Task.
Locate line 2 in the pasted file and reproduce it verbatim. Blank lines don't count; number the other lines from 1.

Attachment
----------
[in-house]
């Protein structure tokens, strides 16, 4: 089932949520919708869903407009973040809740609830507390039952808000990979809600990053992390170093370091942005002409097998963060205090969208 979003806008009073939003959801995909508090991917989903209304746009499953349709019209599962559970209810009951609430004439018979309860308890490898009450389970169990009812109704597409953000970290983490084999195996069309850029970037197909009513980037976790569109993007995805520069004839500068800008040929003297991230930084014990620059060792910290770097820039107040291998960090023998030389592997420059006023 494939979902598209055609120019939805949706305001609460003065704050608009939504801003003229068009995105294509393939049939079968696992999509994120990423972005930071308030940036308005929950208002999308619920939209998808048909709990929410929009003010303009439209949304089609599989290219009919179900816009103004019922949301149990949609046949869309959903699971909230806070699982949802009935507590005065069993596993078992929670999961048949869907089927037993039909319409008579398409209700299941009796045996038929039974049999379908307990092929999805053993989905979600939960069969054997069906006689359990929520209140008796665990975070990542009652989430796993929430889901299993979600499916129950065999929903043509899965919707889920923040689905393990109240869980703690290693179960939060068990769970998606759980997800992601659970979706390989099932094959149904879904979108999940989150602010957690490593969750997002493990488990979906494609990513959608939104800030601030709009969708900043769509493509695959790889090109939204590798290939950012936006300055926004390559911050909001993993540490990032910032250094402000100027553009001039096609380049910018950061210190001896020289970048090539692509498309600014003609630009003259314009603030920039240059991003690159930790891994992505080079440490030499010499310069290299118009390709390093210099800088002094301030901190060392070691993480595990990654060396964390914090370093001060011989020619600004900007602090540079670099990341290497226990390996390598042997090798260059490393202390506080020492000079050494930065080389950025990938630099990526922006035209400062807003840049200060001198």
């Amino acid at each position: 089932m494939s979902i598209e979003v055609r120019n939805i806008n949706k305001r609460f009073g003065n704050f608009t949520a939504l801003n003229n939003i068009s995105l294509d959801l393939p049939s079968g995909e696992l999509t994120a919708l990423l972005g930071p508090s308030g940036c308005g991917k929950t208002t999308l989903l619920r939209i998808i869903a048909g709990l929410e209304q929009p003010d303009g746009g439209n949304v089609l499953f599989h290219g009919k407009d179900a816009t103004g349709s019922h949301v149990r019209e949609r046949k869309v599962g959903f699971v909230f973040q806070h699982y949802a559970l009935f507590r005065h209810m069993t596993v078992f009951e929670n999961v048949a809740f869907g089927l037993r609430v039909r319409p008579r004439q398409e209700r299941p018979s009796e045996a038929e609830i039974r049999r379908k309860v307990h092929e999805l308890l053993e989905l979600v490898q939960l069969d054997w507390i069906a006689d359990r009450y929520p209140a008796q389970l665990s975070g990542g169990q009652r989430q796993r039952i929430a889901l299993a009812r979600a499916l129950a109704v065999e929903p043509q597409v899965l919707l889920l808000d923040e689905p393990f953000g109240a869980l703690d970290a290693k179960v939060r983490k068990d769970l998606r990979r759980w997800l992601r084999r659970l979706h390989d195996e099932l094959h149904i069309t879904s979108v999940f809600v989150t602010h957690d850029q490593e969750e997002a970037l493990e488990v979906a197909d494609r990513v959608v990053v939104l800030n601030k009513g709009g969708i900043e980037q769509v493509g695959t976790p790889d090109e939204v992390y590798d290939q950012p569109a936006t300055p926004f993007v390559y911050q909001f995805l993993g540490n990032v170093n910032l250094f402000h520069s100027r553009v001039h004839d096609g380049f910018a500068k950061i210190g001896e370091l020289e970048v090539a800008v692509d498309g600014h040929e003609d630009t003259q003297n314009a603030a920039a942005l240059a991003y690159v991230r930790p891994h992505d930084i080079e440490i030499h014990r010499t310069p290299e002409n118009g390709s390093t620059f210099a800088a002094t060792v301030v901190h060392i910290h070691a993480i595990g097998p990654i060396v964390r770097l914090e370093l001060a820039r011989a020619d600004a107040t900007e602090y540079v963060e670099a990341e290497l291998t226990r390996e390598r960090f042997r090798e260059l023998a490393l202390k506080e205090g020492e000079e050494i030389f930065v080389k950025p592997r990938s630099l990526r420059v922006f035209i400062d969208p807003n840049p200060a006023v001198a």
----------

């Protein structure tokens, strides 16, 4: 089932949520919708869903407009973040809740609830507390039952808000990979809600990053992390170093370091942005002409097998963060205090969208 979003806008009073939003959801995909508090991917989903209304746009499953349709019209599962559970209810009951609430004439018979309860308890490898009450389970169990009812109704597409953000970290983490084999195996069309850029970037197909009513980037976790569109993007995805520069004839500068800008040929003297991230930084014990620059060792910290770097820039107040291998960090023998030389592997420059006023 494939979902598209055609120019939805949706305001609460003065704050608009939504801003003229068009995105294509393939049939079968696992999509994120990423972005930071308030940036308005929950208002999308619920939209998808048909709990929410929009003010303009439209949304089609599989290219009919179900816009103004019922949301149990949609046949869309959903699971909230806070699982949802009935507590005065069993596993078992929670999961048949869907089927037993039909319409008579398409209700299941009796045996038929039974049999379908307990092929999805053993989905979600939960069969054997069906006689359990929520209140008796665990975070990542009652989430796993929430889901299993979600499916129950065999929903043509899965919707889920923040689905393990109240869980703690290693179960939060068990769970998606759980997800992601659970979706390989099932094959149904879904979108999940989150602010957690490593969750997002493990488990979906494609990513959608939104800030601030709009969708900043769509493509695959790889090109939204590798290939950012936006300055926004390559911050909001993993540490990032910032250094402000100027553009001039096609380049910018950061210190001896020289970048090539692509498309600014003609630009003259314009603030920039240059991003690159930790891994992505080079440490030499010499310069290299118009390709390093210099800088002094301030901190060392070691993480595990990654060396964390914090370093001060011989020619600004900007602090540079670099990341290497226990390996390598042997090798260059490393202390506080020492000079050494930065080389950025990938630099990526922006035209400062807003840049200060001198």